Toronto’s Medical Device Sector Climbs Global Rankings

16 Mar

By Sarah Mortimer, MaRS Discovery District

With venture capital and private equity investing hitting levels not seen since the dot-com boom, Canada is increasingly drawing foreign investors scoping the latest innovations. One of their areas of focus is the country’s medical device and equipment sector, which is now ranked ninth globally, according to Canada’s federal department of Foreign Affairs, Trade and Development.

“The medical devices sector in Canada is one to watch,” says Dan Mathers, investment director at the MaRS Investment Accelerator Fund (IAF), noting that the same government report estimates the sector’s worth at $6.8 billion, with additional exports totaling $1.9 billion. “Canada has always had a very strong ecosystem for driving innovation in health sciences, particularly in medical imaging, equipment and devices. The vision here is big.”

Over the past decade, Canada’s medical device sector has seen steady growth, with close to 1,500 medical device firms based in the country (not including medical imaging or assistive device companies), and a growing number of companies being acquired internationally. For example, companies like Mitra (acquired by Agfa), Karos Health (acquired by Vital Images) and Sentinelle Medical (acquired by Hologic) have paved the way for a new generation of companies getting noticed on the global stage.

Many of these firms are based in Toronto, the fourth-largest city in North America, as well as Canada’s largest city and a hub for innovation and entrepreneurship. “There’s a lot of activity here,” said Mathers, referring to successful medical device companies like Perimeter Medical Imaging, Synaptive Medical, eSight and Intellijoint Surgical. “With all the research centres and innovation activity in Toronto, you end up with the ability to turn what was previously science fiction into real-life solutions.”

This growing reputation is drawing investors to Toronto’s annual Redefining Early Stage Investments (RESI) on MaRS conference on April 4. Canada’s largest health investor event, it connects investors to the country’s top health startups across a range of key sectors, including medical devices. Over 150 investors have already confirmed attendance. This year, RESI on MaRS will be followed by MaRS HealthKick on April 5, an invite-only event that will see a select number of companies pitch to investors for the opportunity to win a cash prize.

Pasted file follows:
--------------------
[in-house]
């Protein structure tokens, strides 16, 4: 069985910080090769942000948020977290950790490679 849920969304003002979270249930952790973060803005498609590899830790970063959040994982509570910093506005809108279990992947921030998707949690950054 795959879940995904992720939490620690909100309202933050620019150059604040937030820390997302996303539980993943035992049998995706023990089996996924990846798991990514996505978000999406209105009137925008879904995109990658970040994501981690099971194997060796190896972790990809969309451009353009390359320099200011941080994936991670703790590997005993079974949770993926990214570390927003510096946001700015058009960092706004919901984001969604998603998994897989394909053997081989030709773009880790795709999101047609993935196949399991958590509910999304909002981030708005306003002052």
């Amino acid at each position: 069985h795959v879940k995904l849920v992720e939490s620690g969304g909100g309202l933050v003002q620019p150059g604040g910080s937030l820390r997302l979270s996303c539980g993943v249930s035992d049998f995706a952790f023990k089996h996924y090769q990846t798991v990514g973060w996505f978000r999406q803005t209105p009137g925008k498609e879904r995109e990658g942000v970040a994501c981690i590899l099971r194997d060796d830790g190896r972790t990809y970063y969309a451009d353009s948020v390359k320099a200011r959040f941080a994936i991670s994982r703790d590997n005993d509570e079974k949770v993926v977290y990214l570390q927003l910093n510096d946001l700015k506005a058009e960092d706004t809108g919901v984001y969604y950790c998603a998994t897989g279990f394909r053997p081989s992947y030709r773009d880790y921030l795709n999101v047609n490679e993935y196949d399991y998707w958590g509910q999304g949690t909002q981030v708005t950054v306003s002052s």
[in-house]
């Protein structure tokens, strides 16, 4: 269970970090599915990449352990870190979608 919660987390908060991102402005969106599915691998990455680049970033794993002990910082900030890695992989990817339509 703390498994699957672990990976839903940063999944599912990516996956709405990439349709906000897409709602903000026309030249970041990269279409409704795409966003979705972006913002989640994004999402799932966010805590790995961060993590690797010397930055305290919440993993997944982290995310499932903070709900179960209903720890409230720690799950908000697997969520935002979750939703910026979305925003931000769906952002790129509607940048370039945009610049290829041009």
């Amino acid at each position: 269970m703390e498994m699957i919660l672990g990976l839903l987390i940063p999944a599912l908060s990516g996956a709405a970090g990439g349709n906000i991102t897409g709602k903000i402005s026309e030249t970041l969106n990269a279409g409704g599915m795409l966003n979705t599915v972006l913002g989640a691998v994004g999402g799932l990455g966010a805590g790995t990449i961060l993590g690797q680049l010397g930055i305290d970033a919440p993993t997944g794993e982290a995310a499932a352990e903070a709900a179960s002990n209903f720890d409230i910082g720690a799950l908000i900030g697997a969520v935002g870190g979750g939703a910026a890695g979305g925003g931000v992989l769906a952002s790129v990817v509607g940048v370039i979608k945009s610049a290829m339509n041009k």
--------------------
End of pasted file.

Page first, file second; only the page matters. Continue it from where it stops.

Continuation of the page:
Mathers, who has invested in eSight and Intellijoint Surgical – both of which recently expanded to the US market – believes Toronto’s concentration of top talent and “hospitals and universities with significant research budgets” is part of what makes the city an ideal location for medical device ventures. For example, the University of Toronto, which ranks 11th worldwide for clinical research and first in Canada for innovation, is located within a short walk of five renowned research hospitals and just across the street from MaRS Discovery District, an innovation hub that is home to a range of tenants, including life science giants like Johnson & Johnson’s JLABS incubator.

All of this is reflected in the bold medical device research currently taking place in the city. “Investing money in trialing new technologies is one of our greatest strengths,” said Mathers, adding that the US National Institutes of Health has ranked Canada third globally when it comes to the number of sites for active clinical trials for medical devices.

Generous funding opportunities for medical device businesses are another draw for investors, Mathers says. A number of Toronto-based venture firms, including MaRS IAF, the Business Development Bank of Canada (BDC), Genesys Capital and Lumira Capital, include the medical devices sector as a specific area of focus. The country also offers “significant grant money” for medical device businesses, Mathers says. For example, it offers up to $500,000 in low-interest loans for small businesses, as well as federal research grants, federal tax credits like SR&ED and market readiness funding from organizations like the Ontario Centres of Excellence.

These factors, combined with the low cost of manufacturing medical devices in Canada and the expertise and entrepreneurial support of organizations like MaRS, all lead Mathers to predict “accelerated growth for the sector.”

Arun Menawat, CEO of Profound Medical – a company that makes a real-time MRI-guided ultrasound procedure that destroys cancer cells in the prostate while sparing surrounding tissue – says it’s an exciting time to be in the medical device industry in Toronto.

“There has been a stream of medical device companies that have successfully created growth in the area,” he said. “I think that trend is likely to continue.”

Profound Medical won the MaRS HealthKick Challenge in 2014 and is among the many Canadian medical device companies heading to this year’s RESI on MaRS conference. The company, which went public two years ago, has since grown to a market valuation of $50 million. And in a sign of continued momentum, they secured $17.4 million in bought deal financing just last October.

“There are more and more people in New York and San Francisco who are getting the message that there is a pool of talent in Toronto, which is a great thing,” Menawat says, adding that he looks forward to connecting with investors and other great minds in the medical device industry as Profound prepares to present at this year’s conference.

“Getting the medical device community together is something I’m always excited about,” he says. “I think there’s going to be a lot of talent at that conference.”


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